By Brandi Dye
What does per diem mean?
Per diem, meaning “per day” in Latin, refers to the money an employer allocates for each day of an employee’s travel. Simply put, it’s your daily allowance for things like meals and cabs when you’re traveling for work.
What does per diem cover?
Per diem generally covers lodging, ground transport (like cab fare), meals, and any incidentals, like tips for bellhops and servers, that may pop up. Sometimes, a per diem will cover only meals and incidentals, but this is ultimately up to your employer.
As soon as you find out you’ll be traveling for work, have a chat with your manager or with human resources to find out what your employer’s per diem covers. Everyone does it a little differently; some companies will have limits by category as well, like $20 for lunch and $40 for dinner, for example.
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What are the current per diem rates?
Every fiscal year, the United States government sets new per diem rates, but your employer does have some choice in deciding how much you will receive for each day.
They can pick one of two methods:
1. Employers can base their per diem on the state you’re traveling to, a rate set by the U.S. General Services Administration (GSA). For international business travel, per diem rates are set by the State Department. Generally, the higher the cost of living in a city, the higher the per diem rate will be.
A full list of per diem rates by city and state is available on the GSA website, but we’ve included some per diem rates for popular business locations that include lodging, meals, and incidentals.
New York: $374
Las Vegas: $163
San Francisco: $410
2. Employers can also choose to use the high-low substantiation method. This means your employer allocates one per diem rate for high-cost areas and one per diem rate for every other destination.
For this method, the high-cost area per diem rate that includes lodging, meals, and incidentals is $297, and every other destination is $200. These current rates went into effect October 1, 2019, and will be valid through September 30, 2020. High-cost areas include places like New York City, San Francisco, and Crested Butte, Colorado.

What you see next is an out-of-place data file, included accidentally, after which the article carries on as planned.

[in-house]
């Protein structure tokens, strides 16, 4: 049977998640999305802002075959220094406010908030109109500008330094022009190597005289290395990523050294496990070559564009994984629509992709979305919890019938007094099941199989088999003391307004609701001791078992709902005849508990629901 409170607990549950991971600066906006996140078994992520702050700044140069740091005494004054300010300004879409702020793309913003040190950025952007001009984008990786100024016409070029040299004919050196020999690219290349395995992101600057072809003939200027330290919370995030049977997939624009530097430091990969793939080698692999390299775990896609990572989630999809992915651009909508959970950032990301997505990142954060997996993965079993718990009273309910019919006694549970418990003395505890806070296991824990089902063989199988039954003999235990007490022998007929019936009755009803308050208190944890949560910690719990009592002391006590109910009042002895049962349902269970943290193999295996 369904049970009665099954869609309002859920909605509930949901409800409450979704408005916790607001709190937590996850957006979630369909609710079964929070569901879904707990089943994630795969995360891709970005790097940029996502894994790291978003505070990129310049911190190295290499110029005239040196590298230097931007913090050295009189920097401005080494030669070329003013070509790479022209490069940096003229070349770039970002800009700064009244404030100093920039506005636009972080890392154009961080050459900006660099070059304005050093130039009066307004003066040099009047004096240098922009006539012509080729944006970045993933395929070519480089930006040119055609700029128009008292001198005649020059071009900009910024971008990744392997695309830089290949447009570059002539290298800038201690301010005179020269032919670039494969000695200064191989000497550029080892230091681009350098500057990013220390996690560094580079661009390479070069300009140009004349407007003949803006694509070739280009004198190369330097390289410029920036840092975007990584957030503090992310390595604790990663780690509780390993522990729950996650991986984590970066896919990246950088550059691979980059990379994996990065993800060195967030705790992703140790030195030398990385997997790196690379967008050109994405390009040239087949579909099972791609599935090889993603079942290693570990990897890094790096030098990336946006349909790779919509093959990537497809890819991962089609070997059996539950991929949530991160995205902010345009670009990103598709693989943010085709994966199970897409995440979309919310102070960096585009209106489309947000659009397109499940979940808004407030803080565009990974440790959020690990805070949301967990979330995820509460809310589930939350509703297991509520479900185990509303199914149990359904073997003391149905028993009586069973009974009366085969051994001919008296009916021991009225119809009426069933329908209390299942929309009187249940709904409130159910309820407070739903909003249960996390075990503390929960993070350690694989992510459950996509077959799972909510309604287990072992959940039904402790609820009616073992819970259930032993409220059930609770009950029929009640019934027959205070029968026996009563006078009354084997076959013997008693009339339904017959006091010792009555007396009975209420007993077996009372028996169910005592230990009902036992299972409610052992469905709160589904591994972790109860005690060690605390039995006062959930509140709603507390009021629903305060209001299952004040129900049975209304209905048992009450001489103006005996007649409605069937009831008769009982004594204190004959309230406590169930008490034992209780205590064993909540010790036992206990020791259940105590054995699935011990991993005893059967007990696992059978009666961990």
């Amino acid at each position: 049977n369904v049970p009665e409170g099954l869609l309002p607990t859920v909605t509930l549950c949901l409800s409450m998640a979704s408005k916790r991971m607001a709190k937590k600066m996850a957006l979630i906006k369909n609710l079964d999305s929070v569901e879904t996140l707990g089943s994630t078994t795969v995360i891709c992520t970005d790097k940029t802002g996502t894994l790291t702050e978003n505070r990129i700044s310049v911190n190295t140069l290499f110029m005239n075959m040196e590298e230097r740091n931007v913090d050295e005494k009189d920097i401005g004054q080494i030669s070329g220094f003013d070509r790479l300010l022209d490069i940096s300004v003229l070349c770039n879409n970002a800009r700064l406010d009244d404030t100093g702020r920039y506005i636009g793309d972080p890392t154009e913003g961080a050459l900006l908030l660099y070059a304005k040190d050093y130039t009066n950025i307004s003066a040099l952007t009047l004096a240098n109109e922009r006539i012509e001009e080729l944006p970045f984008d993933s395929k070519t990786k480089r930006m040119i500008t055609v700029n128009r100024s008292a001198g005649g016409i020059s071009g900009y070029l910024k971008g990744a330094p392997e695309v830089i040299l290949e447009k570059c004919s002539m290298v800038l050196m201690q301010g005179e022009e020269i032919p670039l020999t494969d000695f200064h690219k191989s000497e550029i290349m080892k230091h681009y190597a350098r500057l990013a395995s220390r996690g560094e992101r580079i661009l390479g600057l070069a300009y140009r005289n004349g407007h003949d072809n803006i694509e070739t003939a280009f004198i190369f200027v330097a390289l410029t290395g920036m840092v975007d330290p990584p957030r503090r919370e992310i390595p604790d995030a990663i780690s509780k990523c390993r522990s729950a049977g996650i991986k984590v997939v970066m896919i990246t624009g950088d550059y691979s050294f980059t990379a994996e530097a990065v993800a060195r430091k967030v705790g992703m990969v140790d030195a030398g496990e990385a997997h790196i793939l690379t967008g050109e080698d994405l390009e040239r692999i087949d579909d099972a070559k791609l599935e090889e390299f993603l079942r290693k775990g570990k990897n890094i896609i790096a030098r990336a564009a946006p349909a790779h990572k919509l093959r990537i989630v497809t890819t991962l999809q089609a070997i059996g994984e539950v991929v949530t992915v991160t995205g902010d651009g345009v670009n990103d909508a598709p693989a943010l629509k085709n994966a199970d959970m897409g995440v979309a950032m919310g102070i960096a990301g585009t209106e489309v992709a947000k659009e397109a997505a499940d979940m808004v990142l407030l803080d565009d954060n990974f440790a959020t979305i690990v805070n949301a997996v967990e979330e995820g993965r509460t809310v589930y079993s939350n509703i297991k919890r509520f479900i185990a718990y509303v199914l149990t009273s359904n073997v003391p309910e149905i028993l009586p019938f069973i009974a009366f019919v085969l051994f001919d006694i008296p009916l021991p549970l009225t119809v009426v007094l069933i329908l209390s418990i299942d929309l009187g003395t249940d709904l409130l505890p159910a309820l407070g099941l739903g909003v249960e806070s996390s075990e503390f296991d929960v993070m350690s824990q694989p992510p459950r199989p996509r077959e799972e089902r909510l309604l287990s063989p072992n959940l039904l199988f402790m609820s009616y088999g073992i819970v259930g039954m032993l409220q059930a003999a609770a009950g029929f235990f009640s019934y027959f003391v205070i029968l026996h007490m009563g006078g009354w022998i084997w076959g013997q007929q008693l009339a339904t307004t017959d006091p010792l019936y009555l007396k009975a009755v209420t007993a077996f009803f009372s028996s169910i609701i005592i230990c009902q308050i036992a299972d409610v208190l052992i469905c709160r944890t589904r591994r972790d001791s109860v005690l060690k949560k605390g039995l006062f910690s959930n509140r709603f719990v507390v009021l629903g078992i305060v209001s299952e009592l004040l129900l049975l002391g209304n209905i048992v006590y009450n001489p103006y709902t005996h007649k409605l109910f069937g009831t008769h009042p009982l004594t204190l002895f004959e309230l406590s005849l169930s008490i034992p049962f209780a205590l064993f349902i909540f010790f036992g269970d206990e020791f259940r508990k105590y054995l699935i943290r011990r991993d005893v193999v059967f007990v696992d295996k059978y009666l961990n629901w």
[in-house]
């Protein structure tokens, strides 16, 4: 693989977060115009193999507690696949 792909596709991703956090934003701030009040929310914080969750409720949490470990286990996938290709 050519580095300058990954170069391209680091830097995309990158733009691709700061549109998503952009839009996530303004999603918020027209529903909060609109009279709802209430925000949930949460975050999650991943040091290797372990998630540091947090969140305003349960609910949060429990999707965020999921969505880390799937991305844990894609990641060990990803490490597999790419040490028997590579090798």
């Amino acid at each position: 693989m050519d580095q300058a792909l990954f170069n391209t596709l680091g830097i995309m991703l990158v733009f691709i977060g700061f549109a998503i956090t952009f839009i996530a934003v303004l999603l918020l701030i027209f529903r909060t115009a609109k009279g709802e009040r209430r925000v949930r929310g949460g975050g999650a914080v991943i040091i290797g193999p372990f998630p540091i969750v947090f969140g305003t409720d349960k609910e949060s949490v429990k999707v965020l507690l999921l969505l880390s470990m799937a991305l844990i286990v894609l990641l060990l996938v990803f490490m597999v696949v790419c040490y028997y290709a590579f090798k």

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But...there are a few more things you should know
It’s important to note that employers are not legally required to provide the federally determined per diem rate nor are they required to provide a per diem at all if your wages after travel expenses are higher than the federal minimum wage.
It’s also important to note that per diem on the first and last day of travel—a.k.a. the days you are actually doing the traveling—is 75 percent of the total daily allowance.
So, how does per diem work?
The nuts and bolts of how per diem actually works will depend on your employer.
It’s possible that your employer will provide you with all of your daily allowances before your trip. This can be done with cash or by giving you access to a company credit card.
Other organizations might prefer to reimburse you for your travel expenses after you get back. Either way, it is important to keep all your receipts and track your spending.
Is per diem taxable?
Is per diem taxable? Yes and no.
Some organizations allow their employees to keep whatever amount they don’t spend from their per diem allowance. In this case, yes, per diem money can be taxed as a source of income by the Internal Revenue Service (IRS).
But, if the per diem is less than or equal to the federal per diem rate and you accurately log how much of your per diem you spent by submitting an expense report (i.e., you’re not keeping the rest), your per diem is not taxable.
Your employer will likely have guidelines on how they want expense reports filled out and presented, but at the bare minimum, an expense report should include dates, locations, the purpose of your business there, and how much of your per diem you spent.
Don’t be afraid to ask your boss or human resources manager any questions you might have about what per diem means at your company. And always, always keep your receipts. Always.